Facebook reaches privacy agreement with Federal Trade Commission after US$5bn fine

Following on from a US$5bn fine, Facebook has announced an agreement with the Federal Trade Commission (FTC) which will see it provide a new framework for privacy protection in the wake of the Cambridge Analytica data scandal.

The new agreement will require the social media platform to completely change the way it works and put more responsibility on the people building new products. A privacy review of every new product or service will be required, which must be submitted to a third-party assessor every quarter.

Facebook’s new privacy framework (Click to enlarge)

Facebook will also be required to obtain purpose and use certifications from apps and third-party developers who use Facebook data.

According to a release posted by Facebook, the accountability from the agreement surpasses that required under current US law, something the platform claims it hopes will be used as a “model for the industry”.

Admitting that the Cambridge Analytica scandal was a “breach of trust between Facebook and the people who depend on us to protect their data”, the platform said its new agreement isn’t about regulators, it’s about building trust with consumers who have since turned away from the social media giant.

“Over the past year we’ve made large strides on privacy. We’ve given people more control over their data, closed down apps and applied more resources to protecting people’s information,” read the statement.

“But even measured against these changes, the privacy program we are building will be a step change in terms of how we handle data. We will be more robust in ensuring that we identify, assess and mitigate privacy risk. We will adopt new approaches to more thoroughly document the decisions we make and monitor their impact. And we will introduce more technical controls to better automate privacy safeguards.”

The announcement lines up with Facebook’s second-quarter earnings report and the reveal that the FTC has opened an official investigation into the company.

“The online technology industry and our company have received increased regulatory scrutiny in the past quarter. In June 2019, we were informed by the FTC that it had opened an anti-trust investigation of our company,” read the release.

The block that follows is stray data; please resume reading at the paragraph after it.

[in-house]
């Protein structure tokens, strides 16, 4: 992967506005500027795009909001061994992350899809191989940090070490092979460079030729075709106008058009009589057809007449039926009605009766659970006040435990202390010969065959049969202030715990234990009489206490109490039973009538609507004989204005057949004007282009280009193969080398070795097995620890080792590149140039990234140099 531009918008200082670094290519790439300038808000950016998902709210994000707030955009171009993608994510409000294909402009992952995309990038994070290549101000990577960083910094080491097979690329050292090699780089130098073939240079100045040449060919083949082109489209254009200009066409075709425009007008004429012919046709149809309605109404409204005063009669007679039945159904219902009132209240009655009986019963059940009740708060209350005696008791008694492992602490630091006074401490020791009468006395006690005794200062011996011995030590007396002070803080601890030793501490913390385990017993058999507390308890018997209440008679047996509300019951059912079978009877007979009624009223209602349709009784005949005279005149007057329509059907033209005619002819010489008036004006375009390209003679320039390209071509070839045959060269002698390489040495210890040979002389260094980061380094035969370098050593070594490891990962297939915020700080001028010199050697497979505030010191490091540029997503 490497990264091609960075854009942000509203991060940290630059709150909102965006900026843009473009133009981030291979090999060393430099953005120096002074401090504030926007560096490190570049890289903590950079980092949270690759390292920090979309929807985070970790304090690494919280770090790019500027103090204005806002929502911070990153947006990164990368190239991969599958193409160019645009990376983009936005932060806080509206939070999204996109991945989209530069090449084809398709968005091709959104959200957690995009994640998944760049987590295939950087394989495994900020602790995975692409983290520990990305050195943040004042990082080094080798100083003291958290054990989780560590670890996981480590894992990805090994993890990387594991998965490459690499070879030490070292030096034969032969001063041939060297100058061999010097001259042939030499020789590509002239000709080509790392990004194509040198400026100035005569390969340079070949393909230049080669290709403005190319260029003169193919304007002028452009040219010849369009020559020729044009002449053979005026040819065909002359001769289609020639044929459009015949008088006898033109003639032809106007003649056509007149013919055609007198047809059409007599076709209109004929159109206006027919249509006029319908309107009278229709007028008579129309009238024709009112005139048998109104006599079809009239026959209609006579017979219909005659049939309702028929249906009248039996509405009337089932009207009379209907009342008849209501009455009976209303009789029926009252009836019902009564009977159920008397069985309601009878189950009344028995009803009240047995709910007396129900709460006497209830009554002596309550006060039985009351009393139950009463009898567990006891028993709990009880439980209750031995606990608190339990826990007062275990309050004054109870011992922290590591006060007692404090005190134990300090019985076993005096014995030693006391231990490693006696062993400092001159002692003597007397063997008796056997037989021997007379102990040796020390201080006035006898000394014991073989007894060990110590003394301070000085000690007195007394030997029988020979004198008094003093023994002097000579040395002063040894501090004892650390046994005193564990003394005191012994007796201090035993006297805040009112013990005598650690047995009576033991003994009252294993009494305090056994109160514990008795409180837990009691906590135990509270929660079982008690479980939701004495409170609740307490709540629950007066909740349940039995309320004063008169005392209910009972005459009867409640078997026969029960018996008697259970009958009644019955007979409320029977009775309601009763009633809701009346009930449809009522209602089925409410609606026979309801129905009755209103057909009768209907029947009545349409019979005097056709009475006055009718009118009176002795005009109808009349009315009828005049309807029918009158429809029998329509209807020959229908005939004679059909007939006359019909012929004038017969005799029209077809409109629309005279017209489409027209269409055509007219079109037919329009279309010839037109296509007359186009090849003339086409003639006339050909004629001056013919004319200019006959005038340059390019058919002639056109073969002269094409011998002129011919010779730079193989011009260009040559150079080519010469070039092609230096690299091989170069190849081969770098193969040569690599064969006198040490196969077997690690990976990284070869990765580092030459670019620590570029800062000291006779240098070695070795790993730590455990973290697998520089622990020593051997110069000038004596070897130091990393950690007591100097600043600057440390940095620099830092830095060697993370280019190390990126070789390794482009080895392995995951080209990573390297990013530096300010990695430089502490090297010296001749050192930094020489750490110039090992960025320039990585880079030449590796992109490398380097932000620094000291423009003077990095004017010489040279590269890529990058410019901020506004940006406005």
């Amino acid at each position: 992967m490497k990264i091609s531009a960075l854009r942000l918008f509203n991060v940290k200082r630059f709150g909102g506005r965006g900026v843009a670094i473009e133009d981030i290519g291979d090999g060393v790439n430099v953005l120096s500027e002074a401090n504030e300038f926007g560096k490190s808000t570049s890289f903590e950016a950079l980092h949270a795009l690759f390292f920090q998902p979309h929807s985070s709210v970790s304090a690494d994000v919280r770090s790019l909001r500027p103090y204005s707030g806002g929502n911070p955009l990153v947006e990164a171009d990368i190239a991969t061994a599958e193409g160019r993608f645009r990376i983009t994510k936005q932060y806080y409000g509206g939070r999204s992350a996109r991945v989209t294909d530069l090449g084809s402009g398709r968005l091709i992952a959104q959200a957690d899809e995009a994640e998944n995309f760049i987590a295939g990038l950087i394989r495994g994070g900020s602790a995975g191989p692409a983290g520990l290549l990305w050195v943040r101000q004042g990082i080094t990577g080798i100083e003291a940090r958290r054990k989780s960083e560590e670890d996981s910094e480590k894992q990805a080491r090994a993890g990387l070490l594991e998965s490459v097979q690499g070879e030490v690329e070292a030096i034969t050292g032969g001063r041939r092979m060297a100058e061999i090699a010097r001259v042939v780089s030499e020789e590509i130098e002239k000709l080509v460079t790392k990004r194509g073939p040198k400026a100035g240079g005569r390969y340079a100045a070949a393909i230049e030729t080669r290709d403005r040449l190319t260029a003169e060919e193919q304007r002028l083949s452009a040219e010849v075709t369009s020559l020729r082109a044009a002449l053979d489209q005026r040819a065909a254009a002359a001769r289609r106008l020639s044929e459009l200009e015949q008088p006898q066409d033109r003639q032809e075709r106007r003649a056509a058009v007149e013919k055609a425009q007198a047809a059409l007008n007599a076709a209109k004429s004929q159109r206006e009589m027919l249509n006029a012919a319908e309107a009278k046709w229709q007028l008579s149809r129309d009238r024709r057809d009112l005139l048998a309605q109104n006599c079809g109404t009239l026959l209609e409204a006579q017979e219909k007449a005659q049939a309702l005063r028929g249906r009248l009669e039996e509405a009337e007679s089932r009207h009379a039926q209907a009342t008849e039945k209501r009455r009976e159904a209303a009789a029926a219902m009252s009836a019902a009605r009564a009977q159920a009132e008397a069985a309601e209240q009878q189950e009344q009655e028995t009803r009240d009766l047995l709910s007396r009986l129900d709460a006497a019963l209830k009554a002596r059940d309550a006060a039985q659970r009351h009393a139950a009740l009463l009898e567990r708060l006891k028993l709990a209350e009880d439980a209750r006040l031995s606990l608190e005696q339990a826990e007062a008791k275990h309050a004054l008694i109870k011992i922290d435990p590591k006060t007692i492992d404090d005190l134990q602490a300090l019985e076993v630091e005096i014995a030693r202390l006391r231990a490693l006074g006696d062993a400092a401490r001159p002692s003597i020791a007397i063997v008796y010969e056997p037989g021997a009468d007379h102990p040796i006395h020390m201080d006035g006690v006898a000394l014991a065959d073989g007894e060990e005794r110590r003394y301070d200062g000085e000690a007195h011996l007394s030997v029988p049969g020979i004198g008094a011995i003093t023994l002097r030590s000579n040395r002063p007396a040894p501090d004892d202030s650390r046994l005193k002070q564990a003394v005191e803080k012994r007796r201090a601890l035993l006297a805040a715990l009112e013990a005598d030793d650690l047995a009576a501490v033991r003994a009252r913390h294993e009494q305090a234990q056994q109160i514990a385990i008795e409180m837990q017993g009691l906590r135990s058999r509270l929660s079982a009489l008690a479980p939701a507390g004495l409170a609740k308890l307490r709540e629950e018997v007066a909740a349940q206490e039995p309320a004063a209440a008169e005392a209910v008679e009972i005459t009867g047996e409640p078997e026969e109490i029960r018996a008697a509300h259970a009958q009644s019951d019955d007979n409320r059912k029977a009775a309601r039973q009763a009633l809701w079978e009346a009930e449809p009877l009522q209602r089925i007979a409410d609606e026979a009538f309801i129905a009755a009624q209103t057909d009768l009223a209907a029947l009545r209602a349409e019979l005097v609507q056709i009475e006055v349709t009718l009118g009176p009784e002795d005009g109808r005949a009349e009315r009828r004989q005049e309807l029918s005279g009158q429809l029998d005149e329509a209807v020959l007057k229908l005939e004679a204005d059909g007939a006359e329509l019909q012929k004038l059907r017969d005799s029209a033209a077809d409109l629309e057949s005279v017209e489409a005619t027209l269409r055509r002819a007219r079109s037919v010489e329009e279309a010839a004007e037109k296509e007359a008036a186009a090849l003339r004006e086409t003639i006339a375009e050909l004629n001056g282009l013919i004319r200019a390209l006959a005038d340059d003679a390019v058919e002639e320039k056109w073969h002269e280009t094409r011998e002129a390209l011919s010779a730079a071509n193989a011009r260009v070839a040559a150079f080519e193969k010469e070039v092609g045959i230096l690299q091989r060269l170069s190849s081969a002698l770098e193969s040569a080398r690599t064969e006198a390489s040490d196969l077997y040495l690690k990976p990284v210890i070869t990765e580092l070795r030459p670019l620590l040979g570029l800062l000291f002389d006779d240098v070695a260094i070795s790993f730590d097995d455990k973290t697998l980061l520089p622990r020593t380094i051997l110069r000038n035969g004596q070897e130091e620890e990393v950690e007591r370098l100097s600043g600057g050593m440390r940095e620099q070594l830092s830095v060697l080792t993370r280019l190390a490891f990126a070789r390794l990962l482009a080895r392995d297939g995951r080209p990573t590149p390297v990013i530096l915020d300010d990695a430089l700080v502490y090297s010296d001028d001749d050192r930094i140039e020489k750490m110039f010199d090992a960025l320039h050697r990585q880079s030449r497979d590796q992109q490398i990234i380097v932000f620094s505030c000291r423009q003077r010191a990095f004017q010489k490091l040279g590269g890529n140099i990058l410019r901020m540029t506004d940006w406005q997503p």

“In addition, in July 2019, the Department of Justice announced that it will begin an antitrust review of market-leading online platforms.”

The privacy protection agreement reached with the FTC and the US$5bn fine form the results of a separate investigation which was conducted on the business, beginning in March 2018.

As part of the FTC investigation, Facebook said it discovered shortcomings in its system which allowed partners to access data if providing Facebook features on their products. While the company says this data was not abused, it’s loopholes like this the FTC wants to close for the future.

“We will also have a new level of board oversight. A committee of Facebook’s board of directors will meet quarterly to ensure we’re living up to our commitments. The committee will be informed by an independent privacy assessor whose job will be to review the privacy program on an ongoing basis and report to the board when they see opportunities for improvement,” read the Facebook statement.

The FTC is currently conducting probes into both Facebook and Amazon, while the US Department of Justice is covering Google. It’s thought the FTC could bring a case against Facebook around the antitrust investigation.

Facebook has also resolved an investigation performed by the Securities and Exchange Commission, in which the SEC alleged that Facebook’s processes for disclosure to investors surrounding privacy breaches were inadequate. As a result of that settlement, Facebook agreed to pay a US$100m penalty.

The chaos surrounding the company post-Cambridge Analytica hasn’t hurt its bottom line, with the company reporting a revenue of US$16.9b year-over-year and an 8% growth in users.


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